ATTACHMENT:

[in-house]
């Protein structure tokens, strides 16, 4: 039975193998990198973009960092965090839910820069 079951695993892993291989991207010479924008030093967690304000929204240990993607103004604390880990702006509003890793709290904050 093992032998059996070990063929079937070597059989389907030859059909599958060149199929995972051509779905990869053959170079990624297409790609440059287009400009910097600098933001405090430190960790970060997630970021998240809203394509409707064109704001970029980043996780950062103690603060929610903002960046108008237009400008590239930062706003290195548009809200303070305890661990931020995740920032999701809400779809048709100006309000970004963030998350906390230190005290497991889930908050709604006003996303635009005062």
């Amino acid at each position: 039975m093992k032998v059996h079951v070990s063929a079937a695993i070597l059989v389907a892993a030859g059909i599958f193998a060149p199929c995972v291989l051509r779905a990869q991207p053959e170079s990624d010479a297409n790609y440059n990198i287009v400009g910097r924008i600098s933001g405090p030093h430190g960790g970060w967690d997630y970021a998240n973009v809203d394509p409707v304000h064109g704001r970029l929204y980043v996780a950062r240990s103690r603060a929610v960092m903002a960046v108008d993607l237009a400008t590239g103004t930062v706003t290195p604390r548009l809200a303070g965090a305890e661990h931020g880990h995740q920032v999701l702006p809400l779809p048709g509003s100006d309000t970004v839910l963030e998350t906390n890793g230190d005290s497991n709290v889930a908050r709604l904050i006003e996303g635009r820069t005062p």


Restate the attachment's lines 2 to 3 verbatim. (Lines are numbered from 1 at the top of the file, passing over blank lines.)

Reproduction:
């Protein structure tokens, strides 16, 4: 039975193998990198973009960092965090839910820069 079951695993892993291989991207010479924008030093967690304000929204240990993607103004604390880990702006509003890793709290904050 093992032998059996070990063929079937070597059989389907030859059909599958060149199929995972051509779905990869053959170079990624297409790609440059287009400009910097600098933001405090430190960790970060997630970021998240809203394509409707064109704001970029980043996780950062103690603060929610903002960046108008237009400008590239930062706003290195548009809200303070305890661990931020995740920032999701809400779809048709100006309000970004963030998350906390230190005290497991889930908050709604006003996303635009005062």
């Amino acid at each position: 039975m093992k032998v059996h079951v070990s063929a079937a695993i070597l059989v389907a892993a030859g059909i599958f193998a060149p199929c995972v291989l051509r779905a990869q991207p053959e170079s990624d010479a297409n790609y440059n990198i287009v400009g910097r924008i600098s933001g405090p030093h430190g960790g970060w967690d997630y970021a998240n973009v809203d394509p409707v304000h064109g704001r970029l929204y980043v996780a950062r240990s103690r603060a929610v960092m903002a960046v108008d993607l237009a400008t590239g103004t930062v706003t290195p604390r548009l809200a303070g965090a305890e661990h931020g880990h995740q920032v999701l702006p809400l779809p048709g509003s100006d309000t970004v839910l963030e998350t906390n890793g230190d005290s497991n709290v889930a908050r709604l904050i006003e996303g635009r820069t005062p």